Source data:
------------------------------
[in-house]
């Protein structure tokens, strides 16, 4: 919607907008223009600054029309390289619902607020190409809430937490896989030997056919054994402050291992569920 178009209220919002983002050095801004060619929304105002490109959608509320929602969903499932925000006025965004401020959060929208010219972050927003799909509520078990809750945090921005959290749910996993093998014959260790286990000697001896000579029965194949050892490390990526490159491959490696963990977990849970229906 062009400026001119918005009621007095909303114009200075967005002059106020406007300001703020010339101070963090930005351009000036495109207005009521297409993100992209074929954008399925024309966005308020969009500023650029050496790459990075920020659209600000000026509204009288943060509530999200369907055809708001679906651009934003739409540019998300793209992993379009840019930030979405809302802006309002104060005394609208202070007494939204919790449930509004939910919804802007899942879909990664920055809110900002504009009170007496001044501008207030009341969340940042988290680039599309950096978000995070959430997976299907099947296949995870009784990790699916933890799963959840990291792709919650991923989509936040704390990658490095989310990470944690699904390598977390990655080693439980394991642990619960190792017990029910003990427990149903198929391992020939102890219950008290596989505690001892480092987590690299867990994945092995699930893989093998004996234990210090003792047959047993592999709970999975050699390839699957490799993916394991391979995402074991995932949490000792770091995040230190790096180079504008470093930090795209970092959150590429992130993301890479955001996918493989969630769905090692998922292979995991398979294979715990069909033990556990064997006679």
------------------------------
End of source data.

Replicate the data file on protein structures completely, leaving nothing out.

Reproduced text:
[in-house]
């Protein structure tokens, strides 16, 4: 919607907008223009600054029309390289619902607020190409809430937490896989030997056919054994402050291992569920 178009209220919002983002050095801004060619929304105002490109959608509320929602969903499932925000006025965004401020959060929208010219972050927003799909509520078990809750945090921005959290749910996993093998014959260790286990000697001896000579029965194949050892490390990526490159491959490696963990977990849970229906 062009400026001119918005009621007095909303114009200075967005002059106020406007300001703020010339101070963090930005351009000036495109207005009521297409993100992209074929954008399925024309966005308020969009500023650029050496790459990075920020659209600000000026509204009288943060509530999200369907055809708001679906651009934003739409540019998300793209992993379009840019930030979405809302802006309002104060005394609208202070007494939204919790449930509004939910919804802007899942879909990664920055809110900002504009009170007496001044501008207030009341969340940042988290680039599309950096978000995070959430997976299907099947296949995870009784990790699916933890799963959840990291792709919650991923989509936040704390990658490095989310990470944690699904390598977390990655080693439980394991642990619960190792017990029910003990427990149903198929391992020939102890219950008290596989505690001892480092987590690299867990994945092995699930893989093998004996234990210090003792047959047993592999709970999975050699390839699957490799993916394991391979995402074991995932949490000792770091995040230190790096180079504008470093930090795209970092959150590429992130993301890479955001996918493989969630769905090692998922292979995991398979294979715990069909033990556990064997006679």